Control Issues (post 3 of 4)

(a continuation from the previous blog post on Rebuilding An Arcade Game)

After everything that could be repainted got repainted, things were really starting to look good!

Wonderboy 2 control panel

The next step for me was to completely replace the existing Wonderboy 2 control panel (the part with the joystick and buttons) with an original Centipede one. 2 problems with this though:

  1. They don’t make Centipede control panels anymore. I’d have to try to find a used one to fix up.
  2. Centipede only has 3 buttons (1p, 2p, and fire) and a trackball (no joystick). If I’m going to put in all the classic games (Pacman, Galaga, Dig Dug, etc…) along with Centipede, I’d need to have a joystick and 2 more buttons. You’ll see in a minute.

My Centi panel. A beauty huh?!

After scouring the web for a while, I found the best Centipede control panel I could for the best price. $45 bought me the control panel you see to the left. Yikes.

So, obviously I needed to completely refinish, mod, and then rebuild this thing. I took all the buttons out. They barely pushed down! The trackball wouldn’t budge. No rolling. That’s okay though as I had a plan. 😉

I took the original overlay off much easier than I had expected. I used “Goo-Gone” and within 30 minutes, the entire panel was scraped off using a paint scraper. Now I needed to take off 30 years worth of rust.

For this I used a simple brush wheel attached to my cordless drill.

Again, it came off pretty easy. Cool!

Next up, I sanded off all the gooey glue that remained from the overlay. I used simple 120 and 240 grit sandpaper.

Anything can clean up real good with a bit of TLC.

Then I repainted the whole thing with flat black Rustoleum. It turned out great!

The next night I went out to the store and bought a drill bit for the 1 and 1/4″ holes that needed to be drilled (one for the joystick, and two for the additional buttons). I foolishly tried to do this with my cordless drill only to realize there was NO WAY I was getting through this incredibly thick steel with my drill (not to mention I later found out that I had accidentally bought a wood drill bit, not a steel one — oops). I needed a drill press.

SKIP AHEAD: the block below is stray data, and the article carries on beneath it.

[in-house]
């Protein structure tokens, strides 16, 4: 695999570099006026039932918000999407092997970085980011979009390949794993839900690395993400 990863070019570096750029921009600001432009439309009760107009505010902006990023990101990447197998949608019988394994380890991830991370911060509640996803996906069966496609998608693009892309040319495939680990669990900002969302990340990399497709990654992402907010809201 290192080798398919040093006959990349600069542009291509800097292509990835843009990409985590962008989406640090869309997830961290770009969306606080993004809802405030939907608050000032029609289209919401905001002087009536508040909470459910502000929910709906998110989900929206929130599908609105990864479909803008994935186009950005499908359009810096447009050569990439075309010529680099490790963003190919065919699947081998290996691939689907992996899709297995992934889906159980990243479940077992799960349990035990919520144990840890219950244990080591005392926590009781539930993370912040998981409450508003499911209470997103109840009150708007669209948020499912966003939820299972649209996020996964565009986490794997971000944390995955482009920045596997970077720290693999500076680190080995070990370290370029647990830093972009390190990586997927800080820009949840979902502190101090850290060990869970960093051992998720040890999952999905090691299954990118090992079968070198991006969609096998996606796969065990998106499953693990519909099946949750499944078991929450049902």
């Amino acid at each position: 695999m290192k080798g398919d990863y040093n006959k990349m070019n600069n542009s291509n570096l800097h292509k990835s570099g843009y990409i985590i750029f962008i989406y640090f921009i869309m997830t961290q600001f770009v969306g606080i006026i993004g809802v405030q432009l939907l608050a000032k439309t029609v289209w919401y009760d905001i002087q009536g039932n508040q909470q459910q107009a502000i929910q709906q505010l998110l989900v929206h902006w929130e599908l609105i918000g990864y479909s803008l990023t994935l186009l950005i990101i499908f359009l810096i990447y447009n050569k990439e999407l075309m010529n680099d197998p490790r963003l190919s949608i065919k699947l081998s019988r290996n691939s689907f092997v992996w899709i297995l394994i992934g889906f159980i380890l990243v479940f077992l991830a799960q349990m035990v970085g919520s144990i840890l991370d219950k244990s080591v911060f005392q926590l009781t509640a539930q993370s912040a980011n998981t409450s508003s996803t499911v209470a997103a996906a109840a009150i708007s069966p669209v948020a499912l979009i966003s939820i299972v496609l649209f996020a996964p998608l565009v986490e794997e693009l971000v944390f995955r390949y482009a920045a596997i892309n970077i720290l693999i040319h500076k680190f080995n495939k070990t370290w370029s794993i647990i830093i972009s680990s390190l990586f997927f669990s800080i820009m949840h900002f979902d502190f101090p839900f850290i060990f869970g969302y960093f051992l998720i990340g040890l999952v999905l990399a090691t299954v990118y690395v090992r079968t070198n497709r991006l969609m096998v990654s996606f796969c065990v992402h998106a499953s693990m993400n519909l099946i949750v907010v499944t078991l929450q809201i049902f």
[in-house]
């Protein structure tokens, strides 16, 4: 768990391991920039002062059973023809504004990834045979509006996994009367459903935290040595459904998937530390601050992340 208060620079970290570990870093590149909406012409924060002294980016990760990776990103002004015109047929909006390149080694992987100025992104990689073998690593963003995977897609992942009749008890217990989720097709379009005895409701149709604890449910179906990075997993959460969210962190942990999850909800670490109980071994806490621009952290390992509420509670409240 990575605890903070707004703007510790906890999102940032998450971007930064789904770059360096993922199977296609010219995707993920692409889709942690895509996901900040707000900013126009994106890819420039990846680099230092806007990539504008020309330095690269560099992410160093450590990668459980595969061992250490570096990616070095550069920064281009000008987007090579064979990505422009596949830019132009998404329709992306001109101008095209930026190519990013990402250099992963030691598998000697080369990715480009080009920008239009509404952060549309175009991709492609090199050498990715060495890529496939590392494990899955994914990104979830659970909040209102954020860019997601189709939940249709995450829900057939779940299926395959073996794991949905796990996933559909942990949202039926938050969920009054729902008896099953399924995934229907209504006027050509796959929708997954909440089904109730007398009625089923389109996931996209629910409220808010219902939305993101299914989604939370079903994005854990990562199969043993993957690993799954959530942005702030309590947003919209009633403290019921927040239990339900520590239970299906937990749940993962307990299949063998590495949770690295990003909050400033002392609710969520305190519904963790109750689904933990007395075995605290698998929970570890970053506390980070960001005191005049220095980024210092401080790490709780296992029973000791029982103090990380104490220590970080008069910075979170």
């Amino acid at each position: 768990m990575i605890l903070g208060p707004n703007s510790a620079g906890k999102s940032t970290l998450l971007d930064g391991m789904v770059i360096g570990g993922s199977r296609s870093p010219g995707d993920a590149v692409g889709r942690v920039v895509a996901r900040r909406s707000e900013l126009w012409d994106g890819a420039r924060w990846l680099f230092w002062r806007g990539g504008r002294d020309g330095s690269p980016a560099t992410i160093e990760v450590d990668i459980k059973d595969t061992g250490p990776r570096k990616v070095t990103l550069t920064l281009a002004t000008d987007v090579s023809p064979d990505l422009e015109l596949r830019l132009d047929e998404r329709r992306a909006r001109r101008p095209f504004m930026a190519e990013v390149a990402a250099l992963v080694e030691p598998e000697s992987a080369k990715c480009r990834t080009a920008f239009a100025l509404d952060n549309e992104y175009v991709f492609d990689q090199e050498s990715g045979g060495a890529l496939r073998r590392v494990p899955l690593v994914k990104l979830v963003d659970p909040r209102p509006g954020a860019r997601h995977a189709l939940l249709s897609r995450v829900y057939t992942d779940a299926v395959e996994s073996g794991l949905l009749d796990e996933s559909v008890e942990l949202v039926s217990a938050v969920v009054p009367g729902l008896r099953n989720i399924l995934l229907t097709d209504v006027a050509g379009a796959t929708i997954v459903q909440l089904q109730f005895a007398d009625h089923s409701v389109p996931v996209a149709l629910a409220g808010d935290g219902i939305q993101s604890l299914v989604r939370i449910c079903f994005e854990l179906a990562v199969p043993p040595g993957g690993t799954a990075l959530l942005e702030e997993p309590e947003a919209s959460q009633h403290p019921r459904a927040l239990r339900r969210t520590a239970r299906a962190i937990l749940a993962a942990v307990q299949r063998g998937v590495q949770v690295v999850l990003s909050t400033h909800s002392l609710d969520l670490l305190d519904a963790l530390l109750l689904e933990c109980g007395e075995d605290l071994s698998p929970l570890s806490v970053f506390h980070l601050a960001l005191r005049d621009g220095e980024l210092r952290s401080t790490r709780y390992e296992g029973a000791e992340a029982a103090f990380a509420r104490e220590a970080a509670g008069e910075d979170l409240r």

Just before we finished drilling the 2 button holes on the right.

Thanks to my neighbor next door, I got back on the right track and had the holes drilled in no time. I was really astounded at how nicely this was turning out! With the right tools, the job can be done.

After applying the new overlay I had bought (I got a New Old Stock overlay on eBay for a great deal!), it looked great! Now to start adding the pieces back on.

I turned my attention first to the trackball. You have NO clue how disgusting it is at the bottom of a spinning ball that people have rubbed for 30 years. NASTY. Like I said, the ball didn’t even spin, so I knew I’d need to buy some new parts. Upon opening the unit, I saw that the bearings inside were completely rusted through. I found the right replacements (www.arcadeshop.com), along with a new trackball, and went to work.

The original unit with ball removed

Can you tell which bearings are new?

Again, which is new?

Shiny and new

I added a new joystick and three new buttons before cleaning up the original Atari LED lights that select 1 or 2 players.

Unfortunately, the lights in those LEDs were not labelled so I had no idea how much power to feed them. I tried +5v, and unfortunately, that turned out to be too much (now I know that LEDs run at +1.2v). I burned them up and I couldn’t get them to come back on. They still work great, but no light comes from them. I may replace them down the road, but I think it looks fine and these are REALLY hard to find online. When you do find them, they usually cost over $20 a piece!

I’m really pleased with the outcome of this part of the project. Next week, I’ll show you how I hung the new monitor, wired everything up, and actually got the thing turned on for the first time!! It’s ALIVE! 🙂

BEFORE

AFTER

The internal wiring
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4 Comments (+add yours?)

  1. Lisa Szymborski
    Oct 04, 2011 @ 10:31:51

    I’m very impressed with what you’ve done steve! I love it! I’m glad you are having fun with it.

    Reply

  2. Steven Andy
    Oct 06, 2011 @ 23:02:26

    Thanks Lisa!!! You gotta come play!

    Reply

  3. khanley
    Oct 11, 2011 @ 00:27:17

    How hard was it to fix up the trackball? I recently purchased a Marble Madness and the trackballs are terrible (albeit better than your original one, since mine can actually move a little bit. :P) and I really want to buy the new bearing and rollers for it.

    Reply

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